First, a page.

Thursday, March 15, 2007

What I've Learned About Blogging aka Where Did Everyone Go?

I thought I knew it all when it came to starting a Blog. How hard could it be? I've written a blog for for over three years now and before that, while in high school, ran my own website which was essentially a blog before blogs existed (and I edited all that HTML by hand -- Blogger is completely automated). If I've learned anything in the past week about blogging, it's that I didn't know anything.

Having a background in HTML, I thought would make things pretty easy on me. And with Blogger's automated templates, I figured it wouldn't take much time to set up. And while Blogger's blog-maker is user-friendly, I kept running into problems. The Digg buttons you see at the front of each post (like this one) wouldn't show up at first, then wouldn't keep track of my Diggs correctly (I finally figured it out thanks to Kurt over @ Clever WoT and a random website I found which explained the differences between the old Blogger system and these new templates Blogger has). Digg is a cool website. Users determine, by "digging" quality stories, the stories placement in the Digg world, and it allows people to focus on stories others (sometimes thousands of others) found useful and/or entertaining. So if you read a story on here you like, Digg it. Technorati is a very similar site. It essentially is a searchable database of Blog postings and keeps track of how popular your blog is based on how many people link to it (so far two do for me -- The previously mentioned Clever WoT and, of course, my Tigers blog). It took a while for that site to start indexing my posts.

And why is it important that my Digg and Technorati links work correctly? Well, it doesn't. But, they do bring traffic into the blog, which allows people to read my posts. Did I start the Blog just to check my traffic logs all the time? Not really. But, it is fun, and I won't deny wanting to get more people to read the blog if I can. Plus, analyzing traffic logs, to me, is fascinating because it really gives you an idea of how the internet works in many ways. Take the traffic for this blog since it started last Sunday for example, going through today, around 3:00.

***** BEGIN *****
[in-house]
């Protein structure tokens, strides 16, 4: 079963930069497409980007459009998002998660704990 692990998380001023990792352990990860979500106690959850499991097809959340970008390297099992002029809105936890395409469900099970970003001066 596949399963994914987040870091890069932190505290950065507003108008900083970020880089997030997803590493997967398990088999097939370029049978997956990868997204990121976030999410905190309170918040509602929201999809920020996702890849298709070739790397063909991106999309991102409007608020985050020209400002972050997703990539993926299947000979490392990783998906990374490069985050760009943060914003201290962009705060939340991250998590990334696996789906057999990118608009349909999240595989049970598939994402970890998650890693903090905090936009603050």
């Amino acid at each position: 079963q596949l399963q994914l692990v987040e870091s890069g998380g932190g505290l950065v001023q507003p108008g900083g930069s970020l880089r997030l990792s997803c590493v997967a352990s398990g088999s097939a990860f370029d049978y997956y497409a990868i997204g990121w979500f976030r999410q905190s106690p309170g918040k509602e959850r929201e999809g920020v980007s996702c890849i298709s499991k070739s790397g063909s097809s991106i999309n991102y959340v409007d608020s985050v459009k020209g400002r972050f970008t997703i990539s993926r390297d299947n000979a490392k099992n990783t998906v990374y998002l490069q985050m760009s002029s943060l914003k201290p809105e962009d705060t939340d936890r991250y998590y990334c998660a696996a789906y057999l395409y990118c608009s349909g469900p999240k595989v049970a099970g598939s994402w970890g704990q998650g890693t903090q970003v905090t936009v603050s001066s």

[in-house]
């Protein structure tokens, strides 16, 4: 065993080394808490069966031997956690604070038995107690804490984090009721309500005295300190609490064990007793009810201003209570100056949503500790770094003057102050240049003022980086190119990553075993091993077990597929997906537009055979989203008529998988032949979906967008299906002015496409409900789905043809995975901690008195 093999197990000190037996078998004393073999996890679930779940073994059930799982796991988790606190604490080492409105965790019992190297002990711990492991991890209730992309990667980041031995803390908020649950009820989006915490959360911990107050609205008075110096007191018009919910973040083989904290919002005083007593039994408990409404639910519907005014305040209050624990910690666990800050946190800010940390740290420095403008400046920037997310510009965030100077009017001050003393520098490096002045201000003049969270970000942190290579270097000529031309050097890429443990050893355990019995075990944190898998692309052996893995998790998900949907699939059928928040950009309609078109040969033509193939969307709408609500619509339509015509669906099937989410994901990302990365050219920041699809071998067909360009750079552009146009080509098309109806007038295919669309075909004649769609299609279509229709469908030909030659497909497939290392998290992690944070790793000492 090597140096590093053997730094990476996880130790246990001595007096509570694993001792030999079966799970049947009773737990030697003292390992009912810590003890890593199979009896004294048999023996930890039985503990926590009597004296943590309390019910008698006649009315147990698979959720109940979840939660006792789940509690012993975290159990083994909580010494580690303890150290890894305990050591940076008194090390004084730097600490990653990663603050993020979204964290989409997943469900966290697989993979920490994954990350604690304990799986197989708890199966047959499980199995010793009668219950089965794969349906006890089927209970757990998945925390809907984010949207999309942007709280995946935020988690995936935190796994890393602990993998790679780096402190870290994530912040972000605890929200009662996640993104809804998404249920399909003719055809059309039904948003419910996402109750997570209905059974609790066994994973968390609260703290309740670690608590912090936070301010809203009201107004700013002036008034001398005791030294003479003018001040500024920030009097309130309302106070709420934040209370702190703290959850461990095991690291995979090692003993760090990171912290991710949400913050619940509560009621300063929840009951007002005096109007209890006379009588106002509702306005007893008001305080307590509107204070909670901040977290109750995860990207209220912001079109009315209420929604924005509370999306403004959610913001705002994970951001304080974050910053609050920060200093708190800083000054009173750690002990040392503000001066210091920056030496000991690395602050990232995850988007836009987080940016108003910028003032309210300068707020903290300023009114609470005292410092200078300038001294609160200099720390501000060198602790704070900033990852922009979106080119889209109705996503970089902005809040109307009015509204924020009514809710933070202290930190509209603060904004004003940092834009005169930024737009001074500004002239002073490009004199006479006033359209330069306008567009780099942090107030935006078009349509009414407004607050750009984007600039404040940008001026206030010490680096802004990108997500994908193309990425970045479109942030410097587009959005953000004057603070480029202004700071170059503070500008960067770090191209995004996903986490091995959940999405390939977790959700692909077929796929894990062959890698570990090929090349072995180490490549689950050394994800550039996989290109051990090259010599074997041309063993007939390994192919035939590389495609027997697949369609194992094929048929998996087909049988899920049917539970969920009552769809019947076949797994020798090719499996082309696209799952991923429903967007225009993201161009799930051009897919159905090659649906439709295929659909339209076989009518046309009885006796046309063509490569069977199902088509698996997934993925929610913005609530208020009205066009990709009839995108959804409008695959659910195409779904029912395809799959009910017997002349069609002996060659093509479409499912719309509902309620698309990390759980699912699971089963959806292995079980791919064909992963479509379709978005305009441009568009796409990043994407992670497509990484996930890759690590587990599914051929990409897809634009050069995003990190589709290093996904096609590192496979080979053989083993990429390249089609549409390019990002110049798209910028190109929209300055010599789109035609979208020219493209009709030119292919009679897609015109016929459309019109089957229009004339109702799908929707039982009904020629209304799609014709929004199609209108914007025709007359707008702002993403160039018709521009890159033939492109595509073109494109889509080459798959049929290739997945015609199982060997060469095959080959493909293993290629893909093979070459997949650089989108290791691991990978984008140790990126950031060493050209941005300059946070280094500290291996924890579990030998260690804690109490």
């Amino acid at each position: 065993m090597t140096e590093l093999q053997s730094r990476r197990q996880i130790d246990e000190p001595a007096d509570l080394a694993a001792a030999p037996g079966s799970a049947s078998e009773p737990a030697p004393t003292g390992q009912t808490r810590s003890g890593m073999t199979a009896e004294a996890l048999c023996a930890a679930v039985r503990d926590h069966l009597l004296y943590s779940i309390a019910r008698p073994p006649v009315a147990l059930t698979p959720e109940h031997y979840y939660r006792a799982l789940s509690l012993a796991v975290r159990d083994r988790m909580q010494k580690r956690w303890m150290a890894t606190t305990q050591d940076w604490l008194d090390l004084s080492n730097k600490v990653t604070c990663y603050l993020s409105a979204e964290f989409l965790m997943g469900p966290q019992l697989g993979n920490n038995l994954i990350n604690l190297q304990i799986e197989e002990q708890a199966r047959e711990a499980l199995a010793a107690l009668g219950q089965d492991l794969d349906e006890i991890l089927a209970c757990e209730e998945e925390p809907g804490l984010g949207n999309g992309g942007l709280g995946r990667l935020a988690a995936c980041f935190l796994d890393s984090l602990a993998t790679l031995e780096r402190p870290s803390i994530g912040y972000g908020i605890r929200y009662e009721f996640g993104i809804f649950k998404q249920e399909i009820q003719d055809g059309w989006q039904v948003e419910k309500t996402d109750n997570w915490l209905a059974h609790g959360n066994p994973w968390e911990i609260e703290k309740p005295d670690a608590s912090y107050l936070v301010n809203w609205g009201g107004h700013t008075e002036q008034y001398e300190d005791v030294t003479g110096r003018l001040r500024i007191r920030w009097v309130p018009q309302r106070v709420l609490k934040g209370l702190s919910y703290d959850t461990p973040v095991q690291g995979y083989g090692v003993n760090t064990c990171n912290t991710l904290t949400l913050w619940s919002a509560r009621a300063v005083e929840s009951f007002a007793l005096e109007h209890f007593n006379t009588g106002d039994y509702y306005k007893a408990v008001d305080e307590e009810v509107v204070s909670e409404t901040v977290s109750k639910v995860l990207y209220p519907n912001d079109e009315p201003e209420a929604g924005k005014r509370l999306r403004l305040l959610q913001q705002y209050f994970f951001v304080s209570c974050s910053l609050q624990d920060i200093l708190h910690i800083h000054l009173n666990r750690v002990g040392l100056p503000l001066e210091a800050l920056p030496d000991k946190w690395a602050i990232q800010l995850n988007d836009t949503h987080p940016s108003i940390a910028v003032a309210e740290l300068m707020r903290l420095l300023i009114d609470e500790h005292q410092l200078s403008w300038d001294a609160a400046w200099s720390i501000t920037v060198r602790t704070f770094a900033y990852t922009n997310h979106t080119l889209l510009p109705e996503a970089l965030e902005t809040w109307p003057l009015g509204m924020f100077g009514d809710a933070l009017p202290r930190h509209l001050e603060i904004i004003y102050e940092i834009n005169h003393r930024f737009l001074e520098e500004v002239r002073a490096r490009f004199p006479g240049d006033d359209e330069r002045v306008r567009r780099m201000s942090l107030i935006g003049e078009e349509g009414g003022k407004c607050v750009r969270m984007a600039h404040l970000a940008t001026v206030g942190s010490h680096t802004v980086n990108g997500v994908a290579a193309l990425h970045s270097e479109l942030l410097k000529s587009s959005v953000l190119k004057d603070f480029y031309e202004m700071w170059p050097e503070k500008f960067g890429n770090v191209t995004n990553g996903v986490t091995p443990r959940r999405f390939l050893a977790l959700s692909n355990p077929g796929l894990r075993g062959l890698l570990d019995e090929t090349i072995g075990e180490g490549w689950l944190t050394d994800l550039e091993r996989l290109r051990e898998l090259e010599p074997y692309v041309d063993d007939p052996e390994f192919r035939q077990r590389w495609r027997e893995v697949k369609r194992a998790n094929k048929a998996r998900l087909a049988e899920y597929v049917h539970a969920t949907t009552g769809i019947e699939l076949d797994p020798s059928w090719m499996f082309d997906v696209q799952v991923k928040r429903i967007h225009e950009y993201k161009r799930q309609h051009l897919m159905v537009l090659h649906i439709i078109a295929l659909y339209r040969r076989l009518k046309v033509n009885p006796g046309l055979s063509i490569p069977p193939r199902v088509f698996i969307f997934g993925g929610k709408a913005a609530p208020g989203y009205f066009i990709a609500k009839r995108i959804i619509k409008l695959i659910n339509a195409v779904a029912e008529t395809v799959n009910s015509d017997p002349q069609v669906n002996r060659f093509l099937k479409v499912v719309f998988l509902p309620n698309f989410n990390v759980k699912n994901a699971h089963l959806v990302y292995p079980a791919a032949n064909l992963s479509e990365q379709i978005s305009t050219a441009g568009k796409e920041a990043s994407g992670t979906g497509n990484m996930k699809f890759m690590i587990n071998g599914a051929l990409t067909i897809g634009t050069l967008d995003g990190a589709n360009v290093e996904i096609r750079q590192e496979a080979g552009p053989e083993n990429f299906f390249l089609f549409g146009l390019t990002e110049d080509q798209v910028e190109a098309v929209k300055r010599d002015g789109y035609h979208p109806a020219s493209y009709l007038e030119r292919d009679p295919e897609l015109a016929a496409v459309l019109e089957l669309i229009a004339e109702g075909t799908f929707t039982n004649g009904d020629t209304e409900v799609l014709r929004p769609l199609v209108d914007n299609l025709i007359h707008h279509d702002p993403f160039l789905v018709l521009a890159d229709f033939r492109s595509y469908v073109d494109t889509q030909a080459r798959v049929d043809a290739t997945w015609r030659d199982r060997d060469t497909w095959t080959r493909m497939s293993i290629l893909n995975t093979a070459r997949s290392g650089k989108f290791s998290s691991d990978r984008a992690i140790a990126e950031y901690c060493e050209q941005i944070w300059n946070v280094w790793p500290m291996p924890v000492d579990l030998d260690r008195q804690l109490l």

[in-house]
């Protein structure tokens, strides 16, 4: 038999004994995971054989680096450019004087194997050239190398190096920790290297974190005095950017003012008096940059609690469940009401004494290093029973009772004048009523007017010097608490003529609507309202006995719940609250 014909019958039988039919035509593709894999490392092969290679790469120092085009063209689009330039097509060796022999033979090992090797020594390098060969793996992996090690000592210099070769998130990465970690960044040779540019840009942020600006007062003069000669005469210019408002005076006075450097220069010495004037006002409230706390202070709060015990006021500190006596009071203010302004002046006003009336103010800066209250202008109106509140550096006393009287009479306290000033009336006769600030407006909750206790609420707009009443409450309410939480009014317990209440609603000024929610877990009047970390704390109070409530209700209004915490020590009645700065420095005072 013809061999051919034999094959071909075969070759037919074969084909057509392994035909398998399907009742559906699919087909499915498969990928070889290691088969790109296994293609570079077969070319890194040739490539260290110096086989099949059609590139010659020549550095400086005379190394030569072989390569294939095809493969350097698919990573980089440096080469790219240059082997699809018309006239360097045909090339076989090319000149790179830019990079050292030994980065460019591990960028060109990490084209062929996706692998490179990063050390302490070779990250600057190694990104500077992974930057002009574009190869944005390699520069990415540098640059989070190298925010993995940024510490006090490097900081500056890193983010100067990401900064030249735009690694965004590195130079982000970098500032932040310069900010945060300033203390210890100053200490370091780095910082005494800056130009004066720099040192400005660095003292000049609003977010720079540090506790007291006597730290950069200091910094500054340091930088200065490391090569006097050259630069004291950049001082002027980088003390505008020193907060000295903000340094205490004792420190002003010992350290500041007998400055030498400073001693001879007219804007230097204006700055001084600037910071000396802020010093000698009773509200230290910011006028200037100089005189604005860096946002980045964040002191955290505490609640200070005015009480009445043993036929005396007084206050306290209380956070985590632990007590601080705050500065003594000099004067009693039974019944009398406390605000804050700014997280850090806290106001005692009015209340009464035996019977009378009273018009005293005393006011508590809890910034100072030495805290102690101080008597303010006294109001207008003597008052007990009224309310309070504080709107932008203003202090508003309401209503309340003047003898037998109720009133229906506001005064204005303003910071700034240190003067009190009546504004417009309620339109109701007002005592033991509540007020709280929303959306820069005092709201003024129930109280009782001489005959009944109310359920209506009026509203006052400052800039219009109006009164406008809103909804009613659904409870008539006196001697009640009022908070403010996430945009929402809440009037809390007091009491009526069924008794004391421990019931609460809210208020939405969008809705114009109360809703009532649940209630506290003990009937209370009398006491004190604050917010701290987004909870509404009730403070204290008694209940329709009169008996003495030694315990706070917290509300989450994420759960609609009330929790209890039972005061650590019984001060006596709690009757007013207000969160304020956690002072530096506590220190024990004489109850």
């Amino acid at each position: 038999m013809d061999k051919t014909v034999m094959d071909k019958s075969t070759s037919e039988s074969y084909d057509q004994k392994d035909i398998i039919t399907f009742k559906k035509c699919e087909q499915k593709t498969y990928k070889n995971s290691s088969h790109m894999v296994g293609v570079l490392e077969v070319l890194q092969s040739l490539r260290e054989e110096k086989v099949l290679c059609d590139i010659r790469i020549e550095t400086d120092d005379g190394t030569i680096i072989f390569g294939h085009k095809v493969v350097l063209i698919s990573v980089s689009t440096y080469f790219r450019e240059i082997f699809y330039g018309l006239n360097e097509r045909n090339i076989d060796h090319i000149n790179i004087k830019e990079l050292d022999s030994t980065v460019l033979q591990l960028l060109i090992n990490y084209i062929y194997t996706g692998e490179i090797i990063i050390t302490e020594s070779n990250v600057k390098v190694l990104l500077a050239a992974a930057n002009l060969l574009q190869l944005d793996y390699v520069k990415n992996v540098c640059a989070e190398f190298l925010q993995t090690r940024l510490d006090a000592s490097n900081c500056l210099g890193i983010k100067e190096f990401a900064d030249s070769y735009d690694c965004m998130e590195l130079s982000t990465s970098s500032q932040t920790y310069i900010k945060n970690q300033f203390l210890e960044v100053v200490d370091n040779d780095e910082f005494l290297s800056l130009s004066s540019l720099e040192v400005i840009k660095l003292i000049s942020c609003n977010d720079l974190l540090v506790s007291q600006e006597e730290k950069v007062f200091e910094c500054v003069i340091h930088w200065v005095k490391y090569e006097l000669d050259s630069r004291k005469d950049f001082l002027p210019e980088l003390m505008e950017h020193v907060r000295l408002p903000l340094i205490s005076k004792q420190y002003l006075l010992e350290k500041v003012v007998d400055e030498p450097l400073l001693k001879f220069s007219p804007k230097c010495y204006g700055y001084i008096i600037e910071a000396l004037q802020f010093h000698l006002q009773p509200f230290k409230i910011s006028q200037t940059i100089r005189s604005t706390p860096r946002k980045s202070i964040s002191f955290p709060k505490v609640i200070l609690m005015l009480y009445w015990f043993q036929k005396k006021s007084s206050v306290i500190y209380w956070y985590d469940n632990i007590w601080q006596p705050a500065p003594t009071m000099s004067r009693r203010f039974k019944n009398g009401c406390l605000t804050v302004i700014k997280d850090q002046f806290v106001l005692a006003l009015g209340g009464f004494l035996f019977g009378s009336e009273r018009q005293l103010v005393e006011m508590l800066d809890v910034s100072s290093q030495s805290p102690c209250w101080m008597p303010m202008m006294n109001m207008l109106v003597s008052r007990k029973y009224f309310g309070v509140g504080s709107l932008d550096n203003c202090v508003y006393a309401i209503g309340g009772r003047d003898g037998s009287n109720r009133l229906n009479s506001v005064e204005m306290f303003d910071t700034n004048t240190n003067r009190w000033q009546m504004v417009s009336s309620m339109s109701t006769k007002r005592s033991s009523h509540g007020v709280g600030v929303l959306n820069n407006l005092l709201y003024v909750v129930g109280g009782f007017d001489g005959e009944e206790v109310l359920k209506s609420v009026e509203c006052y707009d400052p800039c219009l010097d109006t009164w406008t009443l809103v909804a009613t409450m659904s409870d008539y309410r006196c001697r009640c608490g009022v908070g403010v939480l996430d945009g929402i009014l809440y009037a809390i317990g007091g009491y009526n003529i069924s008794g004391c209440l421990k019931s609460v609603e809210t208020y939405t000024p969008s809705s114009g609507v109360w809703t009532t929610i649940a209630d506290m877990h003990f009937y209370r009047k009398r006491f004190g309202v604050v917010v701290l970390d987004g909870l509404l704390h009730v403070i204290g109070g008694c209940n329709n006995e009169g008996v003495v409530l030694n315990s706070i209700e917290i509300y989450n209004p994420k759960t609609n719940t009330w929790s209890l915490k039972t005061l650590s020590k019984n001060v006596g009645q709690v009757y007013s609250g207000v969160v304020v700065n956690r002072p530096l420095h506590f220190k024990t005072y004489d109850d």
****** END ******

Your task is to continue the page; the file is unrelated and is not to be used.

As the post title indicates, the main question is, where did everybody go? Today, at the time of this post, I had 4 visitors today. That was after averaging somewhere in the neighborhood of 30 or 40 a day previously. That's quite the dropoff. The spikes in unique visitors and page views is interesting too. Tuesday, March 8, was a huge day. That reason was two-fold. First, I had plugged my blog in a story on my MLive blog, and 113 folks followed. I also posted a story that night about the Mega Millions Lottery Drawing and posed it on Digg. The response (despite not receiving any Diggs from people) was instantaneous (people were interested in that lottery jackpot) and 41 people in the few hours after the post came over from Digg. That was a good night.

But, then, sometimes the traffic doesn't follow your expectations. For example, on Friday, March 9, I posted an entry going over the Las Vegas season finale and posed it on Digg. Despite the finale happening that night, all was quiet, and nobody appeared interested in my take on the goings on at the Montacito Casino. Saturday was the same. But, then Sunday, people apparently were ready to read about the finale. By Monday, the Las Vegas entry had 28 unique visitors, even more than my homepage, thanks in large part to the Digg page and searches on Google (apparently my Las Vegas entry hit the jackpot (sorry, bad pun) when it came to a great Google placement) and other search engines. 26 people found me from Google on Tuesday, most with search terms like "las vegas season finale" and "Las Vegas Season 4 finale" and the Las Vegas page had 34 unique visitors, twice what my front page received. Obviously the numbers are small, but interesting nevertheless that it took a few days, both on Google and Digg, for my Las Vegas post to at least garner some attention. And, now, if the 4 visitors today aren't an indicator, nobody seems to be searching for Las Vegas season finale information anymore.